Make a camping list and check it twice. Expect that something will be forgotten, and try to improvise.  Don’t get stressed if you’re packing and it’s your first time out. As with any other vacation, the key to remembering the items you need to take along is to make lists. Tailor your list to your trip; you can carry more in the back of a car or in a canoe than you can in a backpack.

You can add or subtract camping gear from your trip according to how much room you have or how much weight you want to carry. Camping from a car is very different from camping from a backpack.

However long your list, resist the temptation to bring useless gear; you won’t need a portable iron, steam machine, hangers, shoe polish, or other “citified camping gear” for your encounter with the outdoors. Of course, an outdoor vacation does require some specialized equipment and supplies – you’ll find information about that camping gear throughout our articles. Then, you can make informed choices as you decide which of the items described next you’re going to need.

Nearly everyone has a friend, or at least an acquaintance, who’s familiar with some of the camping gear needed for a basic camping trip. Call on these people to help you begin your list. Who knows maybe your friend can lend you some camping equipment. The other option is to visit specialized camping stores and talk to those in the know. Explain what you’re doing, what you think you need, and how long you expect to be outdoors. Good camping outlets hire salespeople who actually go hiking, camp, and vacation outdoors on the side. Consult these people for insider’s advice on equipment and planning they may even offer tips on good hiking and camping locations in your neck of the woods.

Camping Checklists

In the fullness of time, you’ll develop your own way of organizing an outdoor camping vacation yourself. In the meantime, here are some camping checklists that you can add to and build on. As you consider bringing any of these items, always remember weight (especially if you expect to hike to a destination). Many of the items listed are nice to have, but in no way necessary for the success of a camping trip. Some seasoned backpackers would consider a few of them downright gratuitous!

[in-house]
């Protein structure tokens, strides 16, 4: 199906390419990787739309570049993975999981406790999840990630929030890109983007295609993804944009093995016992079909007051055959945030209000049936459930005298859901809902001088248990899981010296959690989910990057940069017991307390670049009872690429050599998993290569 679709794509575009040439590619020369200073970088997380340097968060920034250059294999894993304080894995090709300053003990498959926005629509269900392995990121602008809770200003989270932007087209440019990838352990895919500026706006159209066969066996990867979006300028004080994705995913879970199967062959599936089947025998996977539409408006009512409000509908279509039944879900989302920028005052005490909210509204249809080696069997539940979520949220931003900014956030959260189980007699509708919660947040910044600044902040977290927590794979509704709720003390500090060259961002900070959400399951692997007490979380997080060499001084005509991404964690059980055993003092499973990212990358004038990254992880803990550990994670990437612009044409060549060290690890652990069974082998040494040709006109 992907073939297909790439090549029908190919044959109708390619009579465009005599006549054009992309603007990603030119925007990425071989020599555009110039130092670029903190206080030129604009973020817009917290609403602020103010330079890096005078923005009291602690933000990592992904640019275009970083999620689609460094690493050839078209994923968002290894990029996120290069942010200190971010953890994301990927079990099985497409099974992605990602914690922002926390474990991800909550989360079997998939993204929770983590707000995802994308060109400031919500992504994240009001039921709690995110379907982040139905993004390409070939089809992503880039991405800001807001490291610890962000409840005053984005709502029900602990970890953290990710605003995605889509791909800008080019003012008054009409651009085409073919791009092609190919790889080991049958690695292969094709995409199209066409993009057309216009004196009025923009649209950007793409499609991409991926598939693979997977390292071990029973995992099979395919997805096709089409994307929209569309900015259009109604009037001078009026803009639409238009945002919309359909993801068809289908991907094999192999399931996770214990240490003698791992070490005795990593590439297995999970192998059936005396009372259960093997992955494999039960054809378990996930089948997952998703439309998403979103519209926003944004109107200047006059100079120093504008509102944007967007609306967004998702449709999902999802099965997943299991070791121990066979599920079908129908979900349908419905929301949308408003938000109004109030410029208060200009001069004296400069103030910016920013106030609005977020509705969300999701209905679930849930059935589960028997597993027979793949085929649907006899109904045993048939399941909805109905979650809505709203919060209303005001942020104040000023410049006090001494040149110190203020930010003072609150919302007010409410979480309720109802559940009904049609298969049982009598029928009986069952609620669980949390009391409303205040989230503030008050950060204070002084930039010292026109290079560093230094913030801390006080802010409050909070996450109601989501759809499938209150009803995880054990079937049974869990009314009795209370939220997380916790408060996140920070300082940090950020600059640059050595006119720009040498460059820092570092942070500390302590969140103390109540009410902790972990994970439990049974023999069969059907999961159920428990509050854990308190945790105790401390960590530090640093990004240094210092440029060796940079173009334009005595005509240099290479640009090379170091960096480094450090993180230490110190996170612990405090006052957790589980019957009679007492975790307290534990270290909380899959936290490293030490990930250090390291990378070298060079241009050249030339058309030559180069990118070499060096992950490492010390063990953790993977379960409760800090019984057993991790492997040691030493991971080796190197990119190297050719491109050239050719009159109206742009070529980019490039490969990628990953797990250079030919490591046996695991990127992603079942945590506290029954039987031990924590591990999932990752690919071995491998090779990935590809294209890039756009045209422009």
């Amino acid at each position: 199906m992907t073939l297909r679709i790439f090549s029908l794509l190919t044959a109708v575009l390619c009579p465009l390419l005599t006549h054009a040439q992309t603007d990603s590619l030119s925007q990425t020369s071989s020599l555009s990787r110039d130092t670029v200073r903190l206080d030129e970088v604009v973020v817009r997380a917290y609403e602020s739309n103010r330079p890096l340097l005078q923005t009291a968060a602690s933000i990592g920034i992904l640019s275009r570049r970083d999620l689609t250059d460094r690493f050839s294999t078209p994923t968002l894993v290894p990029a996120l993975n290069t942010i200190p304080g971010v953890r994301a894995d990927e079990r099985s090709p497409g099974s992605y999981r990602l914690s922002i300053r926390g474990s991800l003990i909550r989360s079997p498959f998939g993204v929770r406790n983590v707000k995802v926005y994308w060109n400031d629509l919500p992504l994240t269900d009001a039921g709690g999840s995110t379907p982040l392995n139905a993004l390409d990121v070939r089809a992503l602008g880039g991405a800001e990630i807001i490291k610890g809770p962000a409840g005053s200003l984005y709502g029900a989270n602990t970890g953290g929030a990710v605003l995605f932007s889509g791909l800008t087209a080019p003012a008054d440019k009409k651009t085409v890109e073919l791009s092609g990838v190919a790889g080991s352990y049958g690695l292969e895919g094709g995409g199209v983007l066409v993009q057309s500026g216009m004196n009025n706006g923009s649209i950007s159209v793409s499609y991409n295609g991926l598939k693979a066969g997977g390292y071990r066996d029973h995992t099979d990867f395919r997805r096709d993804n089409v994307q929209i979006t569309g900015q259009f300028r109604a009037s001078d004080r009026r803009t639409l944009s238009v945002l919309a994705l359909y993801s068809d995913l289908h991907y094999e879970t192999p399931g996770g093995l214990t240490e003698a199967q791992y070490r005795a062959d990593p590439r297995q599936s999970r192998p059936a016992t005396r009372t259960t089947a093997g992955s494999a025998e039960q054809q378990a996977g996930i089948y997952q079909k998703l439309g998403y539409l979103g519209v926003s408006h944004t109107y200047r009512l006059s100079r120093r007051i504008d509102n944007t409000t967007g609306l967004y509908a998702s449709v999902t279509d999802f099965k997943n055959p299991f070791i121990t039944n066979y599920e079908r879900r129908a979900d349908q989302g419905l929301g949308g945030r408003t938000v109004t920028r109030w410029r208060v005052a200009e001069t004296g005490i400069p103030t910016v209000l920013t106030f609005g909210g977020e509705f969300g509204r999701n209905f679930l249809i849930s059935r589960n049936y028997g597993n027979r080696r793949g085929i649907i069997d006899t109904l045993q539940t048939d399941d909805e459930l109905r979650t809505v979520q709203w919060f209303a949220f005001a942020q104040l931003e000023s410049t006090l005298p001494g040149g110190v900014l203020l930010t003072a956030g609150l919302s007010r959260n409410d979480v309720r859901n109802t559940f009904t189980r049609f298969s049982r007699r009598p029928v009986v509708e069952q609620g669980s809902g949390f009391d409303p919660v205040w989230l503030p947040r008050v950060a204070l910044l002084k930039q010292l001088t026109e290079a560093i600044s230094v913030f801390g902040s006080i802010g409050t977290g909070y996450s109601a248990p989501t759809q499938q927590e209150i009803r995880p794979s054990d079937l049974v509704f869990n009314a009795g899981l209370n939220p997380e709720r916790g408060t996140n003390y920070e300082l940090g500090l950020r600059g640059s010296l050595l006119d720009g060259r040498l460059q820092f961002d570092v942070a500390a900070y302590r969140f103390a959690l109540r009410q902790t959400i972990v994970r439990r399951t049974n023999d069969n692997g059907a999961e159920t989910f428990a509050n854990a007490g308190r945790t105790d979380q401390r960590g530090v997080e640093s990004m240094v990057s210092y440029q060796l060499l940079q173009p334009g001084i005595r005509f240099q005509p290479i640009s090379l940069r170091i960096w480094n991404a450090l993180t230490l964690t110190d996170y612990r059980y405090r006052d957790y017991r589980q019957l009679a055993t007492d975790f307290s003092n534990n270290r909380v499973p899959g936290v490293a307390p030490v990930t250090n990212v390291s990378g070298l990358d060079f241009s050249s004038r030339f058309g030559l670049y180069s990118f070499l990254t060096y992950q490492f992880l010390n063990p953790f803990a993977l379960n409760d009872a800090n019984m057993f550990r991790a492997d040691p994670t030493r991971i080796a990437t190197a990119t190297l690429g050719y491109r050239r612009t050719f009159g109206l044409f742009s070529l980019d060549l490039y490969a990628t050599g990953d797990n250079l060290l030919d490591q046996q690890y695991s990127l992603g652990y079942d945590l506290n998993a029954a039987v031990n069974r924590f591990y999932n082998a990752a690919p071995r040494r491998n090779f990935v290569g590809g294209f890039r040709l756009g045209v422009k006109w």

Wilderness guides, nature guides, and novels are some of the extras that campers may want to take along. Expect that something will be forgotten, and try to improvise.

The Basic Camping Gear Checklist (for a weekend outing):

  • Sleeping bag
  • Sleeping mattress
  • Tent
  • Food
  • Water
  • Pocketknife
  • First aid kit
  • Flashlight
  • 50-foot lengths of rope or nylon parachute cord (in bear country)
  • Waterproof matches and a butane cigarette lighter
  • Camp stove
  • Appropriate clothes
  • Insect repellent
  • Sunscreen
  • Topographical map of area
  • Compass
  • Whistle
  • Toilet paper

General Camp Clothing Checklist

  • Chamois shirt
  • Hat, bandana, or duck-billed cap
  • Head netting (can be included as part of cap, above)
  • Hiking boots
  • Synthetic, wool, or silk long underwear
  • Quick-drying synthetic pants
  • Rainwear
  • Running shoes or sandals
  • Shorts (lightweight synthetics can double as bathing suit)
  • T-shirts
  • Waterproof utility bag for clothes
  • Windproof jacket
  • Hiking socks

Personal Effects Checklist

  • Backpack
  • Compass
  • Extra flashlight batteries
  • Extra pair of glasses or contact lenses (with solutions)
  • Full-size knife
  • Garbage bags
  • Matches
  • Self-sealing sandwich bags
  • Sunglasses
  • Water container (canteen)
  • Water purifier

Kitchen Checklist

  • Biodegradable dishwashing detergent (optional)
  • Extra stove fuel (Chapter 6)
  • Fireplace grill (Chapter 6)
  • Food (Chapter 6)
  • Pots and pans (Chapter 6)
  • Spatula
  • Water carrier

Personal Hygiene Checklist

  • Comb or hairbrush
  • Dental floss
  • Gardening trowel (for burying waste if privies are not available)
  • Towelettes
  • Nail clipper
  • Shaving supplies
  • Soap
  • Toilet paper
  • Towel
  • Washcloth